Tuesday, January 8, 2013
Persons or Things Unknown - John Dickson Carr
Story: Persons or Things Unknown
Author: John Dickson Carr
Book: The Department of Queer Complaints, Fell and Foul Play.
Theme For The Month: Locked Room or Impossible Crime Stories
It has been a habit with me for quite some time to always begin the New Year by reading a novel written by my favorite author John Dickson Carr. This year, I decided to go with a short story collection which is like shooting three birds with one stone: I’m still beginning the New Year with Carr, I’m covering a Queen’s Quorum title and I get to read a few high quality locked room/impossible crime stories.
The original edition of ‘The Department OF Queer Complaints’ is supposed to have consisted of 11 stories; my 1940 paperback edition has 10 stories – 7 featuring Colonel March and 3 standalones. The Colonel March stories have already been reviewed by my fellow blogger Tomcat here and hence I decided to pick one of the non-series stories.
This is a historical mystery in which an unnamed host, who is hosting a few families for Christmas in his newly acquired house recounts this chilly tale of impossible crime which took place in that house centuries ago. The story is recounted from the diary of a Squire who was a witness to the actual murder and corroborated by a few facts catalogued from the inquest held at that time.
Oakley & Mary are engaged and are to be married shortly but Gerard wants to marry Mary and the first step towards it has to be the murder of Oakley. One fine night, Gerard enters the house when the couple are sure to be found in the ‘little’ room, the servants know for sure that Gerard was without his sword on this occasion, Gerard requests a few servants to join him and keep vigil outside the door with plenty of candles lit when he goes inside the room to converse with the couple. After a few minutes, the candle lights are extinguished inside the room and the servants posted outside hear some strange cries which finally end with a big thud as though someone has fallen on the ground. When the servants barge in, they find that Mary has fainted and Oakley is dead with deep and multiple stabbings but there is no sign of a murder weapon in the vicinity. The door was locked from the inside, the room doesn’t have any windows through which the weapon could’ve been discarded and every nook and cranny in that room is searched but the police fail to find any sign of the knife that must caused the deep and brutal wounds. A man hacked to death, with thirteen stab-wounds in his body, from a hand that wasn’t there and a weapon that didn’t exist! The verdict at the inquest: “Death due to Persons or Things Unknown.”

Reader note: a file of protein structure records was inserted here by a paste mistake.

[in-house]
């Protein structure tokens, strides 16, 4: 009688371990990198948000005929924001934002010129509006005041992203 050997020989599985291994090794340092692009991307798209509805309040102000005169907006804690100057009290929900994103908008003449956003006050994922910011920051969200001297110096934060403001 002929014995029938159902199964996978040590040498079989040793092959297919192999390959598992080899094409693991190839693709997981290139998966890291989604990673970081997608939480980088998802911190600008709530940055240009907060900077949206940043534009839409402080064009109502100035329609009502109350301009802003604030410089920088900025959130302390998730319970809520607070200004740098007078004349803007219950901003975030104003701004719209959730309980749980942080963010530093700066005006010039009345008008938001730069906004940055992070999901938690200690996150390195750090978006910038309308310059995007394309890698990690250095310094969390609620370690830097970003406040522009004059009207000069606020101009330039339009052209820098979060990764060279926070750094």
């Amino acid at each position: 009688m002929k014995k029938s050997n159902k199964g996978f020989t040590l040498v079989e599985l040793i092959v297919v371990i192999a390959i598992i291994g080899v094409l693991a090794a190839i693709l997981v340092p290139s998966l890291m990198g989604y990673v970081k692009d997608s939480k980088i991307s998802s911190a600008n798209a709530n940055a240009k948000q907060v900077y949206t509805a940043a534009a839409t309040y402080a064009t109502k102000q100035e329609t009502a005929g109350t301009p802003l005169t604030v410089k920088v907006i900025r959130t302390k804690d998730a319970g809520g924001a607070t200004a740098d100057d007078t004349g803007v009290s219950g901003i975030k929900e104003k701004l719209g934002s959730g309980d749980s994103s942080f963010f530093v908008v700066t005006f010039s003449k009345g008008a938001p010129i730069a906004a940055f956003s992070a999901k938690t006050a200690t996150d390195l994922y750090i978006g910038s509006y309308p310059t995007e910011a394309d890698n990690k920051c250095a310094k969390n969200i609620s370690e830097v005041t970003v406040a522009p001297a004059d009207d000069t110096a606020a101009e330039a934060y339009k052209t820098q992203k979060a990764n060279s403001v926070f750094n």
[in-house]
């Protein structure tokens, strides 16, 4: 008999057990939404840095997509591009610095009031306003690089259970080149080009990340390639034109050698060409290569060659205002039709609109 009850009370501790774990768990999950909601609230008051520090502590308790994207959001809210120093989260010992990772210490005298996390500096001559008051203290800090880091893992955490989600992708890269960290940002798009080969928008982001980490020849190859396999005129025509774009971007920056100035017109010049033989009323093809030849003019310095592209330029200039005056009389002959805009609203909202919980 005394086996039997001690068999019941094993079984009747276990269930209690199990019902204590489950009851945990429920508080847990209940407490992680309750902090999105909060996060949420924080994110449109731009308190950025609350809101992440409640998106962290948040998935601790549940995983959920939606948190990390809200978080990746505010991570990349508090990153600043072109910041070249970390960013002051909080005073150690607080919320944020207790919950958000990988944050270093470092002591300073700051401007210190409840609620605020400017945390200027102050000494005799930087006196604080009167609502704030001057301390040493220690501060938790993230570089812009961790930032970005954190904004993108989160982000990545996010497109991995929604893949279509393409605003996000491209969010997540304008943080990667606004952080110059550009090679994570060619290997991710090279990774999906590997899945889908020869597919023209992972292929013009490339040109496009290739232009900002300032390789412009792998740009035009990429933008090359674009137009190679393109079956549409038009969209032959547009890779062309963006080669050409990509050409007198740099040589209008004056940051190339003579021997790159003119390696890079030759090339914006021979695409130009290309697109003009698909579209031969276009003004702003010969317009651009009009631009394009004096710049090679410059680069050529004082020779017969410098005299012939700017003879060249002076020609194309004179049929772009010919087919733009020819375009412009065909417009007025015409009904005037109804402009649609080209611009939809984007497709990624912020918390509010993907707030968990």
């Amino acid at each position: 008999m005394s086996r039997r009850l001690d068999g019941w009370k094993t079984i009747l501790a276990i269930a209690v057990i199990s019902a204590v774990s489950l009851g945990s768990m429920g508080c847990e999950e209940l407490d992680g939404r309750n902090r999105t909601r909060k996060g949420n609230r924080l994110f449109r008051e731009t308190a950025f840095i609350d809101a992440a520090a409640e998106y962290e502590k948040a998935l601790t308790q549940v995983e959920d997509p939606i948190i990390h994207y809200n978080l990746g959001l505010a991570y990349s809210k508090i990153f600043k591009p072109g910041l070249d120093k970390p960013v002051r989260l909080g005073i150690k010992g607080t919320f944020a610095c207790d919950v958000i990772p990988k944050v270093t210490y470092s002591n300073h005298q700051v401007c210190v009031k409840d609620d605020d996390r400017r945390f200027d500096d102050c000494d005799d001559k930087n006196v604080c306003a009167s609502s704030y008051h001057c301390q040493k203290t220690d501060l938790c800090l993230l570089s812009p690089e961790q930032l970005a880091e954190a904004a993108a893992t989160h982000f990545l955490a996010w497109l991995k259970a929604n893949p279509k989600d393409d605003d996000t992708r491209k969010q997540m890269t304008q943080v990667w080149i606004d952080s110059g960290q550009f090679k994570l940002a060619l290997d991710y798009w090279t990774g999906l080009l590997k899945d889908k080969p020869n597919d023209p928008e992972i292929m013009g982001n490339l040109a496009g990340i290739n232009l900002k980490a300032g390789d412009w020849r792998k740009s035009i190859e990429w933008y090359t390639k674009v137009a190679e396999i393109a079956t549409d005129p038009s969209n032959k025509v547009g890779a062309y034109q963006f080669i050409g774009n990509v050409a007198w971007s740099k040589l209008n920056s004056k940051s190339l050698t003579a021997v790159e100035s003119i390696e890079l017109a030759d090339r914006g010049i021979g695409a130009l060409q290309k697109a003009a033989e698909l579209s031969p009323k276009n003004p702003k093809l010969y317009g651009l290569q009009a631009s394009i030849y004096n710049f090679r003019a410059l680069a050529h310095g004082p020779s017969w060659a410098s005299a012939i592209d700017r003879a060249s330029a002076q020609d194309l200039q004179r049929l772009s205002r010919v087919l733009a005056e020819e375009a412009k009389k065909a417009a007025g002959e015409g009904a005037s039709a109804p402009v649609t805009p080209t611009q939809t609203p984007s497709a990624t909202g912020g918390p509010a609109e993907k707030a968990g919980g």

The solution is pretty simple and pretty clever - the host provides the secret of the ‘invisible knife’ as he calls it – probably the atmosphere and the historical setting aid in the non discovery of the weapon which probably wouldn’t have been possible in the modern settings but that doesn’t take away anything from the puzzle plot aspect – the reader has all the clues fairly laid out in front of him to figure out the solution.
Last week, I went through Robert Adey’s bibliography of locked room mysteries and shortlisted all the stories that I could lay my hands on from the collections that I’ve. Hopefully, I should have enough stories to last for the complete month!